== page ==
There are more than 10 petitions sent by prisoners on death row to the president's office, asking for clemency. Among them, Afzal Guru, convicted for a terror attack on Parliament in 2001, a brazen assault in which 12 people were killed when Parliament was in session. The new president will have to decide what becomes of these mercy petitions, some of which have major political ramifications. For example, Balwant Singh Rajoana, who is in jail in Punjab for the assassination of former chief minister Beant Singh, is treated as a martyr and paid lavish tribute by the Sikh clergy.

    The President is also likely to have a huge imprint on the political future of the country in 2014, when the general elections are expected to yield a hung parliament. The president could then have a casting vote to decide who should come to power. He also has the right to dissolve a deeply-fractured parliament, if that's what the results deliver.

    The President can delay legislation by withholding the required presidential assent.

    The Indian constitution recognises the president as head of state but stipulates that real executive power sits with the prime minister and his or her ministers. Where the president does have a say, however, is on the appointment of the prime minister.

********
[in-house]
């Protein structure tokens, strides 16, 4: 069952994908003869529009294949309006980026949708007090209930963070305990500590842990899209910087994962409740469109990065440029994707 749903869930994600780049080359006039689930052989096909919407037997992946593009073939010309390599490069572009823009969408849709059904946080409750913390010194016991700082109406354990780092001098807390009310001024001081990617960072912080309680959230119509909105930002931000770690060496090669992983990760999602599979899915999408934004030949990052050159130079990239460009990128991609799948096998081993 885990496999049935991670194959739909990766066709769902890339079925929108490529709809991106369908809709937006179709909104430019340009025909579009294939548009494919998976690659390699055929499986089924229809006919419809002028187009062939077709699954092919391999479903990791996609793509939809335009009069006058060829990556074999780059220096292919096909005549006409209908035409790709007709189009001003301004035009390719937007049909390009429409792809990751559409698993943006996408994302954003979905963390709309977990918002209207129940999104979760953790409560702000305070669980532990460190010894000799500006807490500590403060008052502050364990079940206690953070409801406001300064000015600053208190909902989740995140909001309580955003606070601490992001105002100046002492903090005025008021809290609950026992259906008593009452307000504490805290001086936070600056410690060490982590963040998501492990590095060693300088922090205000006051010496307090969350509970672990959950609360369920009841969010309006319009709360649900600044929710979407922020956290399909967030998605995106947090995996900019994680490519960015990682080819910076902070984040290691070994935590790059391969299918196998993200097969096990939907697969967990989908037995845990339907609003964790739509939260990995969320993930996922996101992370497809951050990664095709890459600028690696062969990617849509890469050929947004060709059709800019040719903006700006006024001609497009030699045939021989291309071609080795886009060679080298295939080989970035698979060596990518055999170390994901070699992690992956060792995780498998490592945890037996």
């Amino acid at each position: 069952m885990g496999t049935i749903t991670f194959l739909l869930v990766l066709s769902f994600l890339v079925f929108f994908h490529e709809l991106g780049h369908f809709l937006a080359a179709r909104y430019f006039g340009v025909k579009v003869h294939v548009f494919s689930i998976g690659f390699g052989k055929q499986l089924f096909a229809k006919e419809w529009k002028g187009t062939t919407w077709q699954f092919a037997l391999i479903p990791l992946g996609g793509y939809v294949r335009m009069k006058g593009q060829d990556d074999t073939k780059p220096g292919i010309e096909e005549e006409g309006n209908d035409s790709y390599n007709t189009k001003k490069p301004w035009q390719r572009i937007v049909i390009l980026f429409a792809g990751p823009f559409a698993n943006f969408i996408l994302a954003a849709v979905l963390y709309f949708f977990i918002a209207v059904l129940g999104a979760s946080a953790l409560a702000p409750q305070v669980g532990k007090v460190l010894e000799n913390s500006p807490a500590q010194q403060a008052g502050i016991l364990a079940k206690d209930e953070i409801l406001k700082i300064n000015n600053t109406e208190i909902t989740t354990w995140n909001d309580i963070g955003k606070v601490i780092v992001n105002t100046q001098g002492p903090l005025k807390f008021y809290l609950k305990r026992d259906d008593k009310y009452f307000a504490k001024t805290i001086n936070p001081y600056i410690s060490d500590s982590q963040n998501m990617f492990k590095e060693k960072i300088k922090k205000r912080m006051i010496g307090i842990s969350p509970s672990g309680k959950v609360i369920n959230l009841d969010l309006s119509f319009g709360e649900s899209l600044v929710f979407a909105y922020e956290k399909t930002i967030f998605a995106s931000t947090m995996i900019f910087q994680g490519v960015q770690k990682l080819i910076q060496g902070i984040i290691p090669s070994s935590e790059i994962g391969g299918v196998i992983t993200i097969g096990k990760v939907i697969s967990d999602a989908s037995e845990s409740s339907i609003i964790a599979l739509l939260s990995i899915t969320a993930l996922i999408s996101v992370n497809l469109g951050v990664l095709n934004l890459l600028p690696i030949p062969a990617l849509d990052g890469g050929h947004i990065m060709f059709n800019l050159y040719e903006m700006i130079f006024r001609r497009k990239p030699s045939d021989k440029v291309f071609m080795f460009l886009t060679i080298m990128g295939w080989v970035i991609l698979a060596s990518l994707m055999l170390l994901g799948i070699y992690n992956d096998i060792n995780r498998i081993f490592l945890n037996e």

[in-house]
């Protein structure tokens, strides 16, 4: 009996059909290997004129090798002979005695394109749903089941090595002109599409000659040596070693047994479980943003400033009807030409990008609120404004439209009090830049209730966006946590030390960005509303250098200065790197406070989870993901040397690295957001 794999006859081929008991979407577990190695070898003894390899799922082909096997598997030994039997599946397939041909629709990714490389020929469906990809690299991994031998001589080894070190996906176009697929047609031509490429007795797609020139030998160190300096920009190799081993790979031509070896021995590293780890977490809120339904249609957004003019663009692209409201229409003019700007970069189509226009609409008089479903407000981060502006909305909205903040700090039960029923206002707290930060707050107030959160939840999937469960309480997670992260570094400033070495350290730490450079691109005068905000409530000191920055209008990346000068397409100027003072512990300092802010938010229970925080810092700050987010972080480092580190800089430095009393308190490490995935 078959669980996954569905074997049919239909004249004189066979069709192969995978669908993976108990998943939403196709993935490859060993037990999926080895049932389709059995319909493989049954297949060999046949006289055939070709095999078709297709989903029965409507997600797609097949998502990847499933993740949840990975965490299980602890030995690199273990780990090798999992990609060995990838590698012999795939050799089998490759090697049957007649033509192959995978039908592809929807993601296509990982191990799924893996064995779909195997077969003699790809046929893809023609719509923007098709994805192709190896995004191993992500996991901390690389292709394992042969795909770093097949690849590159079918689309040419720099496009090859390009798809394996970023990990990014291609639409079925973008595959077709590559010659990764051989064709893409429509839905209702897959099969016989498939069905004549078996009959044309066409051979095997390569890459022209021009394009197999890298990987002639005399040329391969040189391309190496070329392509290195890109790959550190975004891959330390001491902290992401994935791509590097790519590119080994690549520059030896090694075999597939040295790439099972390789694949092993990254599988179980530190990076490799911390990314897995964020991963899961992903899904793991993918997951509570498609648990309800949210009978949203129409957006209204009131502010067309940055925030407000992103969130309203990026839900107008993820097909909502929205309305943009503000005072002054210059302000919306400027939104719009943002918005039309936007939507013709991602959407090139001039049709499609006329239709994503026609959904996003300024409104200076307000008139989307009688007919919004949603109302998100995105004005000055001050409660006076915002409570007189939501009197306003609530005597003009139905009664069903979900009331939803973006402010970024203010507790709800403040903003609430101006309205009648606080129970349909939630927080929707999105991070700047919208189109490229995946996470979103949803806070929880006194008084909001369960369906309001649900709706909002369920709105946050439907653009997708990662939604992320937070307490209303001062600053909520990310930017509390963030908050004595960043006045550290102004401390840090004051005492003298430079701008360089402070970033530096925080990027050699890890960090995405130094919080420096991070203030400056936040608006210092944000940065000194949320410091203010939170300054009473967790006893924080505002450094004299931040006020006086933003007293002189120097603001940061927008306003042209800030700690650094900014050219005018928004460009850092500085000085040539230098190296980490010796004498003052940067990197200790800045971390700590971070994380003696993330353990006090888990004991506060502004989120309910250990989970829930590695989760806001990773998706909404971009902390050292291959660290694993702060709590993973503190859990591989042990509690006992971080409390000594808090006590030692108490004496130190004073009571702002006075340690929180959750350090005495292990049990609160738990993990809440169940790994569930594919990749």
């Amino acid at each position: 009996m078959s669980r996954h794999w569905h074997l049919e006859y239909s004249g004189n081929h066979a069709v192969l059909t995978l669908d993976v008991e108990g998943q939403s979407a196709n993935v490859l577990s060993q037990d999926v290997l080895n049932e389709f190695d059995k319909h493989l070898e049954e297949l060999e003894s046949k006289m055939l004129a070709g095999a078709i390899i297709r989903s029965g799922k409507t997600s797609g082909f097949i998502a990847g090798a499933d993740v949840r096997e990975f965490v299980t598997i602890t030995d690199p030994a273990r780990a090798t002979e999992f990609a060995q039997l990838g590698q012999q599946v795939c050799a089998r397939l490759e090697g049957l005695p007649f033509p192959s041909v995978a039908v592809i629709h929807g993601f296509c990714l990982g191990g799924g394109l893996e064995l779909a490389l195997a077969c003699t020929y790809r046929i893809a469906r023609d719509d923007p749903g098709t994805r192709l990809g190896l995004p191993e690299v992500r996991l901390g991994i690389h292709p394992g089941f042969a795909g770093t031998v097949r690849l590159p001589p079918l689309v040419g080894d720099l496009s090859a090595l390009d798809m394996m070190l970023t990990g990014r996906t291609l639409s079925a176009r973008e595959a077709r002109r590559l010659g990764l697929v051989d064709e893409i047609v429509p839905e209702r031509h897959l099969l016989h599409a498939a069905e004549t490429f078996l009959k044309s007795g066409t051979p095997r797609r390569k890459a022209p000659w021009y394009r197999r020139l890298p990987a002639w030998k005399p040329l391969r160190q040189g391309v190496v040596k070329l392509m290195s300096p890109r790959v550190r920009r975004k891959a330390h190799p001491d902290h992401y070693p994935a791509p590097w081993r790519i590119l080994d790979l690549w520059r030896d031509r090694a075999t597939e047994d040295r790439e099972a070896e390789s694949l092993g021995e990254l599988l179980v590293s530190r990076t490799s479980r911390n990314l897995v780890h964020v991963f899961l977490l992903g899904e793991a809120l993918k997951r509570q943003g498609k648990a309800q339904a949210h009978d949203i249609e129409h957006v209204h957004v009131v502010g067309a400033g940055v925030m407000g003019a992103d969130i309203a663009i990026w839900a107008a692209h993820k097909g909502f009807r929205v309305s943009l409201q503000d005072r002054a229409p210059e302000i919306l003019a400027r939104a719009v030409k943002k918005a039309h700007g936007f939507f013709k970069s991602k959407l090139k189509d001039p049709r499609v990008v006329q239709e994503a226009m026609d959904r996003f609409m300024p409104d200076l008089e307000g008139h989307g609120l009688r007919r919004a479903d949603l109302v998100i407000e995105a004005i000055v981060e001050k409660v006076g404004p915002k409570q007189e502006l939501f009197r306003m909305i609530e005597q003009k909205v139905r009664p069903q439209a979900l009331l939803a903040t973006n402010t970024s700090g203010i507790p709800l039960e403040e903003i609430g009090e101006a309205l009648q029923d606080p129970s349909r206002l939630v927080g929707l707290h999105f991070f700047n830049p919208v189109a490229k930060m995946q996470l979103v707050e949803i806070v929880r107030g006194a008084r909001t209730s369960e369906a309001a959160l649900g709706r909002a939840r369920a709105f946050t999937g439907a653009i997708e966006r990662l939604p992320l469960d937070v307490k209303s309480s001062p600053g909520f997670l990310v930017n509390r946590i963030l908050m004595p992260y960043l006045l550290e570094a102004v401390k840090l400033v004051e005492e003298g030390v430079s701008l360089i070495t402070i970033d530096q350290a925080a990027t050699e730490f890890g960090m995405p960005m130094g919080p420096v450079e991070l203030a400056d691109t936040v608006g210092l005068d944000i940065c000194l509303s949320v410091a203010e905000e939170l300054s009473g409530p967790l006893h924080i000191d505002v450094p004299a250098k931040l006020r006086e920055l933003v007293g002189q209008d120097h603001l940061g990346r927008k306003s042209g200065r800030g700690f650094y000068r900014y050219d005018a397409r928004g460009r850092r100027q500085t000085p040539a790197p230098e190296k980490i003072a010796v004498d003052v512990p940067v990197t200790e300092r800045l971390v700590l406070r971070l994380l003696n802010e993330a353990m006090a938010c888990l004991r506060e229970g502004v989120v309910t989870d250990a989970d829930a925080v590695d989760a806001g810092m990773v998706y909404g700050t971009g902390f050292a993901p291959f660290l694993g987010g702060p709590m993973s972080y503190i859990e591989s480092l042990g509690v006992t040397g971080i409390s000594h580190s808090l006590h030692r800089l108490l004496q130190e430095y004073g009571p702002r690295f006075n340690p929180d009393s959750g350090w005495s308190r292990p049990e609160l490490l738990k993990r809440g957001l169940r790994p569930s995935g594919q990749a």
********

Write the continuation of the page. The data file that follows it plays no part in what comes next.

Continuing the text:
Sonia Gandhi's Congress Party, which leads today's coalition government, has seen its popularity crumble after a run of corruption scandals and scant progress in taming inflation, while the main opposition Bharatiya Janata Party (BJP) is riven by squabbling leaders and hardly more ready for an election.

    Unless there is a radical change in the fortunes of one of these two national parties, the next general election should yield a 'hung parliament' and both will scramble to prove to the president that - with coalition partners - they command a majority of seats in parliament and therefore the right to rule.

    The Constitution is silent on who the president should appoint in such cases: the party with the most parliamentary seats or the alliance with the most credible claim that it has a workable coalition?

    In effect, it may be down to the judgement - and perhaps political preference - of the president to name the prime minister.

    CONSTITUTIONAL AMBIGUITY

    Framed in 1949 after the Westminster model, India's Constitution made the president a ceremonial head like the queen in Britain. However, the authors omitted to mention whether that model should be strictly followed, leaving it ambiguous.

    "This is a role that has been governed by convention rather than norm," said KK Venugopal, a constitutional expert.